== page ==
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South Australian Police action to have the Finks declared a criminal organisation

POLICE are on the brink of a major legal assault on South Australia's three largest bikie gangs.

The Advertiser can reveal police are set to launch Supreme Court action to have the Finks declared a criminal organisation - followed by applications to have the Hells Angels and Rebels bikie gangs outlawed.

The much-anticipated legal moves will be the first since the Supreme Court and then High Court ruled the Government's anti-bikie legislation invalid, forcing it to heavily amend key sections, and are certain to spark an immediate counter-legal response from the respective gangs.

Senior legal sources have told The Advertiser the Rebels are already in preparatory talks with high-profile Sydney silk Bret Walker - a constitutional law expert - to challenge any application made to the courts.

While the Rebels application has been under way for the past nine months, police sources have revealed the Finks and Hells Angels applications have been compiled covertly over the past four months.

Police are in the final stages of detailed checking procedures with lawyers in the Crown Solicitor's office in each application.

Under the amended Serious and Organised Crime (Control) Act an Eligible Judge, selected by Chief Justice Chris Kourakis, can declare a bikie gang a criminal organisation if satisfied with the evidence - much of it likely to be confidential criminal intelligence - that police present in their application.

If that application is approved, police can then apply to the Supreme Court for a control order against a member of the declared organisation, preventing them from associating with other members - effectively preventing the gang from operating. Anyone failing to comply with an order faces a maximum jail term of five years.

It is understood police will lodge the Finks application first because of concerns over the extreme level of violent incidents involving gang members - attributed to bitter tensions with the Hells Angels and an ongoing internal power struggle.

The war with the Hells Angels has resulted in one murder whilst the internal row has seen one associate and one full member almost killed after being bashed - and in one incident then thrown over a cliff at Marino.

Senior police yesterday declined to comment at length on the applications, but confirmed preparations were underway.

"SAPOL staff are currently preparing a significant volume of information necessary to make applications for Declarations against OMCGs (outlaw motorcycle gangs)," Assistant Commissioner (Crime) Paul Dickson said. "SAPOL has every intention of using the Declaration process to disrupt the criminal enterprises of OMCGs."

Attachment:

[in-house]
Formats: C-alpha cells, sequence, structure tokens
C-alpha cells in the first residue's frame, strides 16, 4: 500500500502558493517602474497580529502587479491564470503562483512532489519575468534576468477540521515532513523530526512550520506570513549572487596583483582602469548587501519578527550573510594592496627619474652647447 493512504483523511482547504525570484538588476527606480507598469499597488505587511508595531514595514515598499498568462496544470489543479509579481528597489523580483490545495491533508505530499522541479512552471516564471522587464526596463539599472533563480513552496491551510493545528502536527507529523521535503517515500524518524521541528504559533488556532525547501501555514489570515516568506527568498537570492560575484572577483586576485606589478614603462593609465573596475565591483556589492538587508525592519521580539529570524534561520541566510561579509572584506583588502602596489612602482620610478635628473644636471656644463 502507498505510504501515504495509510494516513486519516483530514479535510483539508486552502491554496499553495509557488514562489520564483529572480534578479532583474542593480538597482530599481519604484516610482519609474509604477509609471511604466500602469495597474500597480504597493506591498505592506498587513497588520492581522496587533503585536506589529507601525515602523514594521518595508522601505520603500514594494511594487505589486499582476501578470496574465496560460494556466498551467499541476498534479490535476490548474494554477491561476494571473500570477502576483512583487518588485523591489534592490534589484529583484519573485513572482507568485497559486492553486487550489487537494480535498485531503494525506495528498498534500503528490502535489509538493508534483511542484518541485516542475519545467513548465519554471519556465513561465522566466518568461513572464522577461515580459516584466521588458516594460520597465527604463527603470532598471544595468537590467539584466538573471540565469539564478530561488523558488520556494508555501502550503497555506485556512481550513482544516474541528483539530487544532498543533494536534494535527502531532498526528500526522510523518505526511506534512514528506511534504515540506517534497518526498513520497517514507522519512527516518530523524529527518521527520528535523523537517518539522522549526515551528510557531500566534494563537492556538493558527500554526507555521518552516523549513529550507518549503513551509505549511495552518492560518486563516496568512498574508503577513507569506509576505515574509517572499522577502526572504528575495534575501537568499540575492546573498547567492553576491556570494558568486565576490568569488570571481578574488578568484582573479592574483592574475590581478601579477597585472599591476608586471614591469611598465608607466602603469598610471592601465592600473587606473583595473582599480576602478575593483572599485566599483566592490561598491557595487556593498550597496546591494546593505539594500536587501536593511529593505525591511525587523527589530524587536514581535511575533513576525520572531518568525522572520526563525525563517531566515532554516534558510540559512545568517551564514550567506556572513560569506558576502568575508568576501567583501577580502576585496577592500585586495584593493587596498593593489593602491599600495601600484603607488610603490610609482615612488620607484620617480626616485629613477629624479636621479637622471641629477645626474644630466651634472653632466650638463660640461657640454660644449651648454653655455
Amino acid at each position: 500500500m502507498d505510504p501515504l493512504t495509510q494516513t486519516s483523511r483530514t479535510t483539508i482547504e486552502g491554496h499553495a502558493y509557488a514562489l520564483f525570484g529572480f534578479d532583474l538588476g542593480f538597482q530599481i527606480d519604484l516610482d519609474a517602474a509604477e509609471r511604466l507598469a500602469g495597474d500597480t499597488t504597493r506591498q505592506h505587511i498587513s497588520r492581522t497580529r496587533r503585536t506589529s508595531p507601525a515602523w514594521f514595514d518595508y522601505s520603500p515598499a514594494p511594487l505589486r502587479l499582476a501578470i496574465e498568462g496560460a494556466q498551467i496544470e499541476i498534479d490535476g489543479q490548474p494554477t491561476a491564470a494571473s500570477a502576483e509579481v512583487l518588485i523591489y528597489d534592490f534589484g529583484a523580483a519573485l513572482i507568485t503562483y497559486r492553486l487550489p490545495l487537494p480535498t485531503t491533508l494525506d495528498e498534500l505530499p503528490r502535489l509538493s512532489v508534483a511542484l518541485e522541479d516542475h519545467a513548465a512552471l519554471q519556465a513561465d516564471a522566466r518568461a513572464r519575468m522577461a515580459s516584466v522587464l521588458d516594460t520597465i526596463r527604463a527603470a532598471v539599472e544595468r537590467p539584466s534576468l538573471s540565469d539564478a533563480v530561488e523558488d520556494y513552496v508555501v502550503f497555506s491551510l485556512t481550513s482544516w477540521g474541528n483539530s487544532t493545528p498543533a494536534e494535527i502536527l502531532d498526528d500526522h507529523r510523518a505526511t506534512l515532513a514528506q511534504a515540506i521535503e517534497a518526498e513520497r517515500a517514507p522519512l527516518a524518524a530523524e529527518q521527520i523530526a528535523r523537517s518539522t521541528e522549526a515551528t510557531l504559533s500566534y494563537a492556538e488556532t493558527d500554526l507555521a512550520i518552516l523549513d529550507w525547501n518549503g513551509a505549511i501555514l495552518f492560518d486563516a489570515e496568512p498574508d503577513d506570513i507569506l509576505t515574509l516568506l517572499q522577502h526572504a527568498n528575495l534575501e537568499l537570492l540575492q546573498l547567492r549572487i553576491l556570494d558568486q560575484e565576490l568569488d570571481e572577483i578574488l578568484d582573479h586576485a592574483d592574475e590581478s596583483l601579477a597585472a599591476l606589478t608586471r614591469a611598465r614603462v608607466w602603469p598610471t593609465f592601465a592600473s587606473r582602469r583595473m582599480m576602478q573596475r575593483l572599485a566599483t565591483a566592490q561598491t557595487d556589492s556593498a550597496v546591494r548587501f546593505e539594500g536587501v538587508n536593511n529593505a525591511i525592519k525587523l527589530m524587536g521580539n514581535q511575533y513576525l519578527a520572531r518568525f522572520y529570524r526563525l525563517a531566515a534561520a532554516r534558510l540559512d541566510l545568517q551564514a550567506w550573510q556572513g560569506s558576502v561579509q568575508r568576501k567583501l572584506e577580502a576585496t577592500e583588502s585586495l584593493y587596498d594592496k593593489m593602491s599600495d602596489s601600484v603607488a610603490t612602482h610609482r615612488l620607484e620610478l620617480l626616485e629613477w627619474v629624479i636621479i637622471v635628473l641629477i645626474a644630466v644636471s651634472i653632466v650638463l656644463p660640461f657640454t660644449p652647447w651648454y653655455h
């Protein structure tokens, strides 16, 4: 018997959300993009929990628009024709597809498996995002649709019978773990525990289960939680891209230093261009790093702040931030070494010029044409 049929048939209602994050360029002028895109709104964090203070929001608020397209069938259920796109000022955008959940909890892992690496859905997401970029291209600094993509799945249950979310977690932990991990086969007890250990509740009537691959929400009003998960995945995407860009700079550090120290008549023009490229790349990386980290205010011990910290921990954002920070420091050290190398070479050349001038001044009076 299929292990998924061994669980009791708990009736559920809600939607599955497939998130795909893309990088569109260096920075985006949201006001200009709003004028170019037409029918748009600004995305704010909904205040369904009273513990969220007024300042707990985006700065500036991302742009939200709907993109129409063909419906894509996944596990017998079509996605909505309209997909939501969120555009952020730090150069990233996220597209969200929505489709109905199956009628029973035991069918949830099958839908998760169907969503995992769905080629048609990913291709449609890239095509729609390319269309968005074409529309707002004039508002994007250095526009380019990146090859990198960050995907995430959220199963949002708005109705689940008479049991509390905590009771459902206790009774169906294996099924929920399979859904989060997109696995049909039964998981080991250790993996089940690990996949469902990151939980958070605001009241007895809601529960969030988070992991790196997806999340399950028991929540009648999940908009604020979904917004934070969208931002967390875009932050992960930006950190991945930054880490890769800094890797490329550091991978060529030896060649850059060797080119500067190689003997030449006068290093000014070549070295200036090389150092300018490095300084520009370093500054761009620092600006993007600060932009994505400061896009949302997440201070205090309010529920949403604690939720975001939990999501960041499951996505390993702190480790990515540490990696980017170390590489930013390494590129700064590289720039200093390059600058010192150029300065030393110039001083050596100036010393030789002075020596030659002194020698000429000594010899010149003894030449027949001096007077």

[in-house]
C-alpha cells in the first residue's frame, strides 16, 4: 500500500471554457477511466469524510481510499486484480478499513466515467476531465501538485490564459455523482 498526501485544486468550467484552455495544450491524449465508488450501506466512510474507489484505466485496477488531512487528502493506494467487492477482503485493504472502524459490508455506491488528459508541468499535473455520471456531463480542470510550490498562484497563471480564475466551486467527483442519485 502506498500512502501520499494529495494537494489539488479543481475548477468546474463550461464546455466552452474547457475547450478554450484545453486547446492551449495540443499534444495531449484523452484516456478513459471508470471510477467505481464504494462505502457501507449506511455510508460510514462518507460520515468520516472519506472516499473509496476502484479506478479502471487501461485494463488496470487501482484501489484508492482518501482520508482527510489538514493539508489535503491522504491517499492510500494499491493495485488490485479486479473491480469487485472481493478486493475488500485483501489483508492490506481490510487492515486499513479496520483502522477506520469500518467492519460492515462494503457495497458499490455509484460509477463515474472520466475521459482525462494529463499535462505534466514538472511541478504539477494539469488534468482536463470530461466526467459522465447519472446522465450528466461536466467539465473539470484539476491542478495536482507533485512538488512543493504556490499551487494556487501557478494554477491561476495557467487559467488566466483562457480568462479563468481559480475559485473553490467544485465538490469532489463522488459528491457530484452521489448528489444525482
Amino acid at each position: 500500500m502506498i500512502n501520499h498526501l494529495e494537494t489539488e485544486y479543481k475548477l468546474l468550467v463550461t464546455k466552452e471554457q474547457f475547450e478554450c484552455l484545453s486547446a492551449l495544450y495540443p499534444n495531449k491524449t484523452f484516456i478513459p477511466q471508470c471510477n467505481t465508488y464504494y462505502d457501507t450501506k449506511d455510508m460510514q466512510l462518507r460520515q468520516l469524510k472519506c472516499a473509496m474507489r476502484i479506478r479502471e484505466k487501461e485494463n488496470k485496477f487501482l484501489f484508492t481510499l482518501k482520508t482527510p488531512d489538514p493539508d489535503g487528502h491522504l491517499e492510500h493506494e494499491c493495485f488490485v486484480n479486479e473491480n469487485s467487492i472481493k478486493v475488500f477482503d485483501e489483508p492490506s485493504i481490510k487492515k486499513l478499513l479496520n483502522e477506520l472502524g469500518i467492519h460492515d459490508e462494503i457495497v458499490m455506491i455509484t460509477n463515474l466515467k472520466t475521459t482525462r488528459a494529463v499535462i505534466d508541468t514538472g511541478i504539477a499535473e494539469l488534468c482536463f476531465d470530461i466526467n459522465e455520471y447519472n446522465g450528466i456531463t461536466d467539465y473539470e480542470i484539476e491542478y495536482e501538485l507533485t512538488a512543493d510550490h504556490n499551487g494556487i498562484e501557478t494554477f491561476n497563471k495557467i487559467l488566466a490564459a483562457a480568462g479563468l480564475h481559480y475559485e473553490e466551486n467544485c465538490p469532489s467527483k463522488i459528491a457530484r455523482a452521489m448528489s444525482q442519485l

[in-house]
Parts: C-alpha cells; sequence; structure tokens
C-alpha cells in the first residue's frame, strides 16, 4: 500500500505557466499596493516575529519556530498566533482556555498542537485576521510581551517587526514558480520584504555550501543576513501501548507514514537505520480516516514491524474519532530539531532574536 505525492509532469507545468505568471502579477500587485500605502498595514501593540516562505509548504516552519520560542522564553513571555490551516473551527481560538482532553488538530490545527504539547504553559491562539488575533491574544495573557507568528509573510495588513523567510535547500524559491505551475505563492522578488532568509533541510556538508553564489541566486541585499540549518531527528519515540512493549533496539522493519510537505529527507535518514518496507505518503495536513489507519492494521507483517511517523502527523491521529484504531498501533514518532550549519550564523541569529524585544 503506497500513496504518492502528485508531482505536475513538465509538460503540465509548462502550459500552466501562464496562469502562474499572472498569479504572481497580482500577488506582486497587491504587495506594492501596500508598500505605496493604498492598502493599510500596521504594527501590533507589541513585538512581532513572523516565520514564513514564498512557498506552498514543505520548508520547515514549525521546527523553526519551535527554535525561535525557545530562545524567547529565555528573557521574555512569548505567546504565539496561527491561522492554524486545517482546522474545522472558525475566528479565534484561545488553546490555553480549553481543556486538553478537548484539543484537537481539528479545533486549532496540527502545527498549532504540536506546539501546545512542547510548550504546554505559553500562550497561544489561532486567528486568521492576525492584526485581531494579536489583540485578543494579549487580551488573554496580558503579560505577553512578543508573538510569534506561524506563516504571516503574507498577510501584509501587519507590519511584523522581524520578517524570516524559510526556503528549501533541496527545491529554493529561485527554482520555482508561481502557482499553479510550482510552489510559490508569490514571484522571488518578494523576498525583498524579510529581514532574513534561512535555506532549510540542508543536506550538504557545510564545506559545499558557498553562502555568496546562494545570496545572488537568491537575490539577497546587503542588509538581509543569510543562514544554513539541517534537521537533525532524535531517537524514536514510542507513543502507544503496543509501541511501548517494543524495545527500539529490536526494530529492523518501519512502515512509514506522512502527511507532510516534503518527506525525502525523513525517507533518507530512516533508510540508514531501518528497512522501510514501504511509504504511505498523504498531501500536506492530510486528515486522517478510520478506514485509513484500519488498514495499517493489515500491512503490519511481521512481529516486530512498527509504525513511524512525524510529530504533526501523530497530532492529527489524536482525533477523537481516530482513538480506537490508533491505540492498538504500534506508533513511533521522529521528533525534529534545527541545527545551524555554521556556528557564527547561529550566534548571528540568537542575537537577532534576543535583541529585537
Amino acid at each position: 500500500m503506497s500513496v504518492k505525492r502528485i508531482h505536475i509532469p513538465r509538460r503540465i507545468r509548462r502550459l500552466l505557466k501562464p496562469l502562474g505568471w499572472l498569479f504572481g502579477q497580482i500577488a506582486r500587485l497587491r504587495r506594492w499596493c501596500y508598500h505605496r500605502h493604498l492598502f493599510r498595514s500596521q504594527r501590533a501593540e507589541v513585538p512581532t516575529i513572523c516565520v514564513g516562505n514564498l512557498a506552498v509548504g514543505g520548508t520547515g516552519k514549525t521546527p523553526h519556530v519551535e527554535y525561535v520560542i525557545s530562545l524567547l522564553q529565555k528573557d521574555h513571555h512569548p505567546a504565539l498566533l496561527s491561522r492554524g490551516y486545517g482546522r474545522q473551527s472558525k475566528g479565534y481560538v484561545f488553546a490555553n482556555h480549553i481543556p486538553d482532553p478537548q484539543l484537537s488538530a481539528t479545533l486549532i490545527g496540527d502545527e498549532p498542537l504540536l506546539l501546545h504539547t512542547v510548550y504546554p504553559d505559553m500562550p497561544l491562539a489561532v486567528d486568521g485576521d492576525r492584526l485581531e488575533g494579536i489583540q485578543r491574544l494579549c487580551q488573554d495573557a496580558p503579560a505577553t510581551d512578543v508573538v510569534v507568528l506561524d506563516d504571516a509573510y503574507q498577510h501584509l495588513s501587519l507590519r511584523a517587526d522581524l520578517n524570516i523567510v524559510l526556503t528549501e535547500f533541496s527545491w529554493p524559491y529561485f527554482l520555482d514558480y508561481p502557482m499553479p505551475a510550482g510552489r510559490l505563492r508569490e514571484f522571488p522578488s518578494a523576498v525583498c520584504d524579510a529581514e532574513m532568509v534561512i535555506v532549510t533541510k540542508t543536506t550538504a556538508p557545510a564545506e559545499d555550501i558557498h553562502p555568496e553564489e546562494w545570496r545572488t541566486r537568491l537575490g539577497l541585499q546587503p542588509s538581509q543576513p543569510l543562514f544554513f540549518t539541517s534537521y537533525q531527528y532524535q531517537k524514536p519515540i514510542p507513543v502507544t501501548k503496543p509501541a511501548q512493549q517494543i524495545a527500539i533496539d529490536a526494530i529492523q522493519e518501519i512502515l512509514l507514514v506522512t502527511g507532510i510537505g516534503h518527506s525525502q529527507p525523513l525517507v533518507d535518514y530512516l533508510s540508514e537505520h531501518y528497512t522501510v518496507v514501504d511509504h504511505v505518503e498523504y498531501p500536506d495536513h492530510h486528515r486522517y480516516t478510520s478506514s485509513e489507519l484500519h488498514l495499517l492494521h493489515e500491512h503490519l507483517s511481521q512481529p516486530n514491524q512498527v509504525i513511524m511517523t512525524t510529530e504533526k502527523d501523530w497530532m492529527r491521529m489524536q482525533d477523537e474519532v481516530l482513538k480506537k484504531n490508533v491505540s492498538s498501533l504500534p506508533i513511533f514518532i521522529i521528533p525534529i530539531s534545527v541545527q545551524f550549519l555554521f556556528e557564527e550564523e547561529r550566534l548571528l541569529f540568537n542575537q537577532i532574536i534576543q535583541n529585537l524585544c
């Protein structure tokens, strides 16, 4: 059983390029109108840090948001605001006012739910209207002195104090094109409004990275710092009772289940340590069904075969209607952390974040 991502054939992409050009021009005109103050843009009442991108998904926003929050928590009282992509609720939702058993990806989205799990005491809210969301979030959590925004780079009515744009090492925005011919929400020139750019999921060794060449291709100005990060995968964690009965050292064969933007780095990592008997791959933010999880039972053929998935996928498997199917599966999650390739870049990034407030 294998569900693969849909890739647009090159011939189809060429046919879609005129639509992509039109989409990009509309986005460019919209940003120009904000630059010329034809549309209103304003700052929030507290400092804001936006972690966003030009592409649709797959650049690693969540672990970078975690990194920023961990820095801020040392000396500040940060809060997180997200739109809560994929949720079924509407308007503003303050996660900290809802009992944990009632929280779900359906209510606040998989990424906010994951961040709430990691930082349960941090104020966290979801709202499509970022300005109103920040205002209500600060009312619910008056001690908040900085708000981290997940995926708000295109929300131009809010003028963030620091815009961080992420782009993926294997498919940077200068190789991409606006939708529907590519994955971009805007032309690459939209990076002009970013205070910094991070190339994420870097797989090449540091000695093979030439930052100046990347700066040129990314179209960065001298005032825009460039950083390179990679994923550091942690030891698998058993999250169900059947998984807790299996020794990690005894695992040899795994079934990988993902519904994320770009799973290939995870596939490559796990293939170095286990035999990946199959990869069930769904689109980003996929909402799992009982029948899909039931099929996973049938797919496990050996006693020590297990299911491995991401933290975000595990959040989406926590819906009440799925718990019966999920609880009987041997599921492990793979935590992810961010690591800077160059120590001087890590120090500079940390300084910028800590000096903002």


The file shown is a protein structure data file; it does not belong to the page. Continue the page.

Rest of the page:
Attorney-General John Rau yesterday said he was unable to comment on specific applications because they were police operational matters.

"I can say however that it is important that any application made is carefully prepared. This can and should take time," he said.

"The Government's role is to provide SAPOL with the legislative tools it needs to crackdown on organised bikie crime. What matters now is that these laws are effectively enforced."


The application to declare the Rebels a criminal organisation comes amid an unprecedented national operation by the joint Attero taskforce that has seen more than 700 charges laid against 510 members and associates nationally. Numerous gang members, including several in SA, are now being targeted by the tax department as part of Attero.

Police had moved to declare the Rebels in 2009 by lodging an application with then Attorney-General Michael Atkinson, but it was suspended after the High Court judgment in 2010 that ruled sections of the SOCCA were invalid. Police resumed work on the application shortly after the amendments to the legislation were passed in parliament last June.

Police sources said the violent activities of the Finks and Hells Angels recently had "greatly assisted" the applications about to be made.

"I don't think they have thought too far ahead. Every violent incident between the gangs has bolstered what we are compiling," a senior officer said.

"The older, wiser members who just want to do their business under the radar may have realised this, but the young hotheads who have only been in for a short time haven't seen the big picture."

The legal sources said it was unknown if either the Finks or Hells Angels would also engage Mr Walker in any challenge to the police applications.

Mr Walker, whose services cost around $12,000 per day, successfully represented the Finks against the government's first attempt to have the gang outlawed in 2009 and the subsequent High Court appeal.

The respected silk also represented the Finks in Queensland in the gang's unsuccessful High Court challenge that was finalised earlier this month.

The High Court ruled against the gang, allowing a police application in the Supreme Court to proceed.

In NSW anti-bikie laws recently passed through parliament. Victoria has legislation before parliament that mirrors that in use in SA and Queensland.


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